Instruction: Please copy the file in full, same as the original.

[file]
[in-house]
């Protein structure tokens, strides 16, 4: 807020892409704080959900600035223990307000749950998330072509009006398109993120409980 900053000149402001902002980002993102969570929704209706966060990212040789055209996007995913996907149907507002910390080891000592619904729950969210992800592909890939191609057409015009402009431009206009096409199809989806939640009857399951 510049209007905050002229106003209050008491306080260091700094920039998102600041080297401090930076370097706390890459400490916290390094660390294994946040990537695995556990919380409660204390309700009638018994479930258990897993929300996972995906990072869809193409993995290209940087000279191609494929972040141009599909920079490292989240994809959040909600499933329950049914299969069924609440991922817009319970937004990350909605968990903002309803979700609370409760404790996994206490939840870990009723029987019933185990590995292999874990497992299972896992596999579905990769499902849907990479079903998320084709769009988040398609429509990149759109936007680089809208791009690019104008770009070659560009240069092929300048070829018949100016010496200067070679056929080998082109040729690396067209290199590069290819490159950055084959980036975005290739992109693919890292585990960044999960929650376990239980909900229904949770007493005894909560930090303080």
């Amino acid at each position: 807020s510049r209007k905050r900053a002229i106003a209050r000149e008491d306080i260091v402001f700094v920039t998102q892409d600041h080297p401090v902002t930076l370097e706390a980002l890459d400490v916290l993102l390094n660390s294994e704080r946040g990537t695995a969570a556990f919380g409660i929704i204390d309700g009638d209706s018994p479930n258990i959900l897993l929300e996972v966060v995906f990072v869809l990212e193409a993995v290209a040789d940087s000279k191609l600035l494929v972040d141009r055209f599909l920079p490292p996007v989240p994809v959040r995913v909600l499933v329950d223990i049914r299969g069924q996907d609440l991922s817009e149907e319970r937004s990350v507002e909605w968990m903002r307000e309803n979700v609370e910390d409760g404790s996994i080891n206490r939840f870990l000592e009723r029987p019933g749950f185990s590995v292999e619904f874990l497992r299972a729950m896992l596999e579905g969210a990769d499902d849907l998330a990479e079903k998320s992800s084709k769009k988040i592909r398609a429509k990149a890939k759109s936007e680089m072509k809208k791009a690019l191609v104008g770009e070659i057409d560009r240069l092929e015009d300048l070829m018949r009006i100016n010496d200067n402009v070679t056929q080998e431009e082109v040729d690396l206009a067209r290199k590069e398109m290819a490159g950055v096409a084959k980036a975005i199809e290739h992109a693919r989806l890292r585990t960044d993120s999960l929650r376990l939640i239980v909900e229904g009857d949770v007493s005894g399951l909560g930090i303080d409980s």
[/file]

[in-house]
């Protein structure tokens, strides 16, 4: 807020892409704080959900600035223990307000749950998330072509009006398109993120409980 900053000149402001902002980002993102969570929704209706966060990212040789055209996007995913996907149907507002910390080891000592619904729950969210992800592909890939191609057409015009402009431009206009096409199809989806939640009857399951 510049209007905050002229106003209050008491306080260091700094920039998102600041080297401090930076370097706390890459400490916290390094660390294994946040990537695995556990919380409660204390309700009638018994479930258990897993929300996972995906990072869809193409993995290209940087000279191609494929972040141009599909920079490292989240994809959040909600499933329950049914299969069924609440991922817009319970937004990350909605968990903002309803979700609370409760404790996994206490939840870990009723029987019933185990590995292999874990497992299972896992596999579905990769499902849907990479079903998320084709769009988040398609429509990149759109936007680089809208791009690019104008770009070659560009240069092929300048070829018949100016010496200067070679056929080998082109040729690396067209290199590069290819490159950055084959980036975005290739992109693919890292585990960044999960929650376990239980909900229904949770007493005894909560930090303080």
């Amino acid at each position: 807020s510049r209007k905050r900053a002229i106003a209050r000149e008491d306080i260091v402001f700094v920039t998102q892409d600041h080297p401090v902002t930076l370097e706390a980002l890459d400490v916290l993102l390094n660390s294994e704080r946040g990537t695995a969570a556990f919380g409660i929704i204390d309700g009638d209706s018994p479930n258990i959900l897993l929300e996972v966060v995906f990072v869809l990212e193409a993995v290209a040789d940087s000279k191609l600035l494929v972040d141009r055209f599909l920079p490292p996007v989240p994809v959040r995913v909600l499933v329950d223990i049914r299969g069924q996907d609440l991922s817009e149907e319970r937004s990350v507002e909605w968990m903002r307000e309803n979700v609370e910390d409760g404790s996994i080891n206490r939840f870990l000592e009723r029987p019933g749950f185990s590995v292999e619904f874990l497992r299972a729950m896992l596999e579905g969210a990769d499902d849907l998330a990479e079903k998320s992800s084709k769009k988040i592909r398609a429509k990149a890939k759109s936007e680089m072509k809208k791009a690019l191609v104008g770009e070659i057409d560009r240069l092929e015009d300048l070829m018949r009006i100016n010496d200067n402009v070679t056929q080998e431009e082109v040729d690396l206009a067209r290199k590069e398109m290819a490159g950055v096409a084959k980036a975005i199809e290739h992109a693919r989806l890292r585990t960044d993120s999960l929650r376990l939640i239980v909900e229904g009857d949770v007493s005894g399951l909560g930090i303080d409980s």